The 147-page book was released on Monday, and can be downloaded from this web address: http://blogs.ufv.ca/blog/2014/08/new-book-ufv-authors-reveals-key-principles-police-based-crime-reduction/

 

 

Just Posted

Dancers from the Sts’ailes First Nation perform the eagle dance at a welcome banner dedication ceremony on Thursday, June 10. “Ey Swayel” is a Halq̓eméylem term translated as ‘a good day.’ (Adam Louis/Observer)
VIDEO: ‘A good day’ for Agassiz school as Sts’ailes welcome banner is dedicated

Banner hangs above the school’s entrance, welcoming students, staff and visitors

Kalyn Head, seen here on June 4, 2021, will be running 100 kilometres for her “birthday marathon” fundraiser on July 23. (Jenna Hauck/ Chilliwack Progress)
Chilliwack woman’s 100-km birthday marathon to benefit Special Olympics B.C.

Kalyn Head hopes run raises awareness, advocates for inclusion of people with intellectual disabilities

RCMP investigating June 15, 2021 crash. (Black Press file)
Chilliwack RCMP say crash into median led to impaired driver investigation

Chrysler 300 driver allegedly collided with tree on Spadina median in June 15 incident

UFV athletes were honoured for their strength and perseverance during the pandemic. (UFV photo)
Fraser Valley athletes recognized in year without sports

UFV Cascades athletes honoured for strength shown during the pandemic

Abbotsford council has given permission for Chilliwack to use the JAMES wastewater treatment plant for the disposal of trucked liquid waste until the end of September.
Chilliwack gets exemption to Abbotsford bylaw prohibiting liquid waste from other cities

Process in place until September while new facility under construction in Chilliwack

A small pod of Pacific white-sided dolphins pass by close to shore in Campbell River June 16, 2021. Still capture from video courtesy of Kimberly Hart
VIDEO: Dolphin sunset captured from Vancouver Island shore

Spectacular setting for view of travelling pod of Pacific white-sided dolphins

Police are asking for public assistance in locating Anthony Graham who has been charged with the murders of Kamloops brothers Carlo and Erick Fryer. (RCMP photo)
2 charged, suspect at large in killings of B.C. brothers linked to gang activity: RCMP

Kamloops brothers Erick and Carlo Fryer were found deceased in May on a remote Okanagan road

Albert Health Minister Tyler Shandro and Alberta Premier Jason Kenney unveil an opening sign after speaking about the Open for Summer Plan and next steps in the COVID-19 vaccine rollout, in Edmonton, Friday, June 18, 2021. THE CANADIAN PRESS/Jason Franson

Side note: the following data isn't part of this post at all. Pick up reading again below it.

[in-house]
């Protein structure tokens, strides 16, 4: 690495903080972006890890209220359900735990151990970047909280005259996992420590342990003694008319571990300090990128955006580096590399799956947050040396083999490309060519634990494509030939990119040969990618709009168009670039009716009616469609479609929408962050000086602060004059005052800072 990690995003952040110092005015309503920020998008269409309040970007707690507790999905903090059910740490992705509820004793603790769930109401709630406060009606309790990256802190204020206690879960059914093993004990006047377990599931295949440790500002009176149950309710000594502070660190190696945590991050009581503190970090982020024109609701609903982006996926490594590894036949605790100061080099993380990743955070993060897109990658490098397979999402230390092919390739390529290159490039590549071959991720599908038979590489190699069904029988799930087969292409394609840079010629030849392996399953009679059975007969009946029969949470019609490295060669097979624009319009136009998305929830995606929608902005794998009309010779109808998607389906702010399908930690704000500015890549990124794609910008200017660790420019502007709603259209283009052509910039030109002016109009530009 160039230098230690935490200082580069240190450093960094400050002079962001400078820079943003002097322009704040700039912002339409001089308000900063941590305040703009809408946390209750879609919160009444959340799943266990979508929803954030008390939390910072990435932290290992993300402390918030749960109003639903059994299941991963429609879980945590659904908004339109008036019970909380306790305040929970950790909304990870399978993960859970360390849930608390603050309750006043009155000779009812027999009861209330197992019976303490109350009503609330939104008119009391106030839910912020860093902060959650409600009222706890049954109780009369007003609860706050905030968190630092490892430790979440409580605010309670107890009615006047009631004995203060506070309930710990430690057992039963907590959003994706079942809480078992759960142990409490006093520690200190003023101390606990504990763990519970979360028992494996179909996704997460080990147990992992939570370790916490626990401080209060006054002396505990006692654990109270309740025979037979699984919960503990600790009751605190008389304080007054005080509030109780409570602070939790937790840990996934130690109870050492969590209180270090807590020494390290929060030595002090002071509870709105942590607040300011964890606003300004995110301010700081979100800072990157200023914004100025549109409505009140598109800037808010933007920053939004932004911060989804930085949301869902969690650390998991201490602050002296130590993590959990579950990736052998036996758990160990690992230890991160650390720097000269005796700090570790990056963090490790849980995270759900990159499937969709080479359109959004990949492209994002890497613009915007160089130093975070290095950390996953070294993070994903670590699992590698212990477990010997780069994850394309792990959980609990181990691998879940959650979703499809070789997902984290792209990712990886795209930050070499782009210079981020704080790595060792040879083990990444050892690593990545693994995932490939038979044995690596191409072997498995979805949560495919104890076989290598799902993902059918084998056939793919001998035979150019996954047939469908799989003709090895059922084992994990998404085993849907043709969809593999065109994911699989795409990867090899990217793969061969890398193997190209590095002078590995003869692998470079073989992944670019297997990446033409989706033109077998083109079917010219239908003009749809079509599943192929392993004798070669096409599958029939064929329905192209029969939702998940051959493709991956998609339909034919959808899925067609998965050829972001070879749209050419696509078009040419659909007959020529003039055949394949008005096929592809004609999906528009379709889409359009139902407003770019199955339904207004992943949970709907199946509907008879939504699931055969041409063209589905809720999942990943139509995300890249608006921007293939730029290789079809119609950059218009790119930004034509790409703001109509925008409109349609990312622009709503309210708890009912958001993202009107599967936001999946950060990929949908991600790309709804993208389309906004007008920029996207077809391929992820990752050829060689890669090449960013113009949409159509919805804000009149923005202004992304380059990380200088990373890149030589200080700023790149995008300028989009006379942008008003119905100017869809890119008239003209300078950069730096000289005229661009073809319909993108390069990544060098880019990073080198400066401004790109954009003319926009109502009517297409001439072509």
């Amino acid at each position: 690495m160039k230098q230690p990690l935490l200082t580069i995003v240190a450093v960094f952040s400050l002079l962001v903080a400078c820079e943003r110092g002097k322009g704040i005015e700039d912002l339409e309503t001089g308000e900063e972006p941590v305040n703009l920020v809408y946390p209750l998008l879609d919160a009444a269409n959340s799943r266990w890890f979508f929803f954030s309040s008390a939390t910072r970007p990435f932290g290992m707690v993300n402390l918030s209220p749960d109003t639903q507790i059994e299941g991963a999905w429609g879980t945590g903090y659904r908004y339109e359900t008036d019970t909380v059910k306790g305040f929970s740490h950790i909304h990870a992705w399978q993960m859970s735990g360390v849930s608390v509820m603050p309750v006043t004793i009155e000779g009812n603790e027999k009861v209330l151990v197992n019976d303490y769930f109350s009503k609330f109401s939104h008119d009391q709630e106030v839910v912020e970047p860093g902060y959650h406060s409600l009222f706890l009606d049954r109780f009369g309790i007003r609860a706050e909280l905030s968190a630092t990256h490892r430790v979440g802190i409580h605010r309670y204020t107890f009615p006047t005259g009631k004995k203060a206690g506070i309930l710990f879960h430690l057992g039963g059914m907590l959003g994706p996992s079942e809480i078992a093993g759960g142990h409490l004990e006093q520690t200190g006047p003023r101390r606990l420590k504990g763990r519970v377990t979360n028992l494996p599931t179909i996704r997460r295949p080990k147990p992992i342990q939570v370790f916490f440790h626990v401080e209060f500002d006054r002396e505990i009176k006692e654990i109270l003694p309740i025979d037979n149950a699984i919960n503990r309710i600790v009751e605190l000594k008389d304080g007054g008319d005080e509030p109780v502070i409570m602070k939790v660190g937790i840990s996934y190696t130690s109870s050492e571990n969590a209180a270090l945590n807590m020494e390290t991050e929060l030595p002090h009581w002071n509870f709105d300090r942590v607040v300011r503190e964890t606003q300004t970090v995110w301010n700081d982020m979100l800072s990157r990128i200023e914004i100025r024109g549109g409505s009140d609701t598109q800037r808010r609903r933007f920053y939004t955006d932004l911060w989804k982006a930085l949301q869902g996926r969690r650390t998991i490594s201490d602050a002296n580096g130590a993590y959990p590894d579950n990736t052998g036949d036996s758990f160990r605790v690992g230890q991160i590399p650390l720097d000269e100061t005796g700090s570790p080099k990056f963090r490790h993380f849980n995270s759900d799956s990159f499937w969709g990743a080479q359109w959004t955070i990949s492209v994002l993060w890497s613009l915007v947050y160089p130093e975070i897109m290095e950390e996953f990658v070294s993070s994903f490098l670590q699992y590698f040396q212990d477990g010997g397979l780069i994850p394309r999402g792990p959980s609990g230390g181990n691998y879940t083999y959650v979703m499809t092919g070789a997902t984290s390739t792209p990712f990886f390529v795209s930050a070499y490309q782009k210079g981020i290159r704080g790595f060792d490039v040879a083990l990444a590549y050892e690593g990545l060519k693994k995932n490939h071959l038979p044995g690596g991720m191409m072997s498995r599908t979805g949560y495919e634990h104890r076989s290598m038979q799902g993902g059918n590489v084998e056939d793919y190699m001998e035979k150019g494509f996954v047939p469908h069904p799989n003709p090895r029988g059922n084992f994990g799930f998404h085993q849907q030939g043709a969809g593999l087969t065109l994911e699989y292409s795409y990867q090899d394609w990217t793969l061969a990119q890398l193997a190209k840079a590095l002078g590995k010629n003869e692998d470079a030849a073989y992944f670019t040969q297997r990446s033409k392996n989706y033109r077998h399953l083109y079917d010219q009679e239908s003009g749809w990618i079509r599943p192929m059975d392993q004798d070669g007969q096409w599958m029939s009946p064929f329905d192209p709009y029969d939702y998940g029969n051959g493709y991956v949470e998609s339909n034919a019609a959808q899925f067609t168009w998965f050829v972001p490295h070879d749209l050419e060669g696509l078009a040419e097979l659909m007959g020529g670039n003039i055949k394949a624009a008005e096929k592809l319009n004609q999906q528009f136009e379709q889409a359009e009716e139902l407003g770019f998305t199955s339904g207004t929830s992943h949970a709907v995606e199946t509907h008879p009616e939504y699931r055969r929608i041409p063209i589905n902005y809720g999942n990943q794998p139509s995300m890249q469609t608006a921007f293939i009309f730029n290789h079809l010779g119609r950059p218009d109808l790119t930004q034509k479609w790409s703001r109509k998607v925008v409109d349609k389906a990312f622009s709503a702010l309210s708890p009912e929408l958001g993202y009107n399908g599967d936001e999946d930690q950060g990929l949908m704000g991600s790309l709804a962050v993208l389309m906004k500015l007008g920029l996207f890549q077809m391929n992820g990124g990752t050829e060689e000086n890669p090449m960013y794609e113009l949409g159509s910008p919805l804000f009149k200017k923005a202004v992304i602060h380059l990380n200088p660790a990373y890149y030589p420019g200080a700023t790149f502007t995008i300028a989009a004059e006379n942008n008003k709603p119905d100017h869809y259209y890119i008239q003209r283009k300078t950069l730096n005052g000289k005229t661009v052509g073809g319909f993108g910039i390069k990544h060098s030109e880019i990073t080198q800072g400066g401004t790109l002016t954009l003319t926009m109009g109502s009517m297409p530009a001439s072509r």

Alberta 1st province in Canada to lift all COVID-19 public health restrictions

70.2% of eligible citizens 12 and older in the province have received a dose of the vaccine

Fraser Health registered nurse Ramn Manan draws a dose of the Pfizer COVID-19 vaccine into a syringe at a walk-up vaccination clinic at Bear Creek Park, in Surrey, B.C., on Monday, May 17, 2021. THE CANADIAN PRESS/Darryl Dyck
‘Honour our fathers’ with COVID-19 vaccine protection, B.C. urges

109 new cases Friday, 75 per cent of 12 and up immunized

Cannabis bought in British Columbia (Ashley Wadhwani/Black Press Media)
Is it time to start thinking about greener ways to package cannabis?

Packaging suppliers are still figuring eco-friendly and affordable packaging options that fit the mandates of Cannabis Regulations

Canadian Prime Minister Justin Trudeau is seen during a joint news conference following the EU-Canada Summit, in Brussels, Belgium, Tuesday June 15, 2021. Trudeau says Canada is on track now to have 68 million doses delivered by the end of July, which is more than enough to fully vaccinate all 33.2 million Canadians over the age of 12. THE CANADIAN PRESS/Adrian Wyld
Vaccine deliveries enough to fully vaccinate all eligible Canadians by end of July

Three in four eligible Canadians now have their first dose, nearly one in five fully vaccinated.

A search is underway for a 75-year-old fisherman who went missing near Port Angeles Thursday evening. (Courtesy of U.S. Coast Guard)
Search continues for angler missing between Port Angeles and Victoria

Canadian, U.S. Coast Guard searching for 75-year-old man reported missing Thursday evening

Chief Public Health Officer Theresa Tam listens to a question during a news conference, in Ottawa, Tuesday, Jan. 12, 2021. The number of confirmed COVID-19 cases attributed to the highly contagious Delta variant grew in Canada this week. THE CANADIAN PRESS/Adrian Wyld
Canada’s public health agency reports spike in confirmed cases of Delta variant

More than 2,000 cases of the variant confirmed across all 10 provinces and in one territory

Bella Bella is on B.C.’s Central Coast, accessible only by air and ocean. (Tom Fletcher/Black Press)
B.C. provides $22 million for Heiltsuk development on Central Coast

Elders care home project, tourism, lumber mill supported

Most Read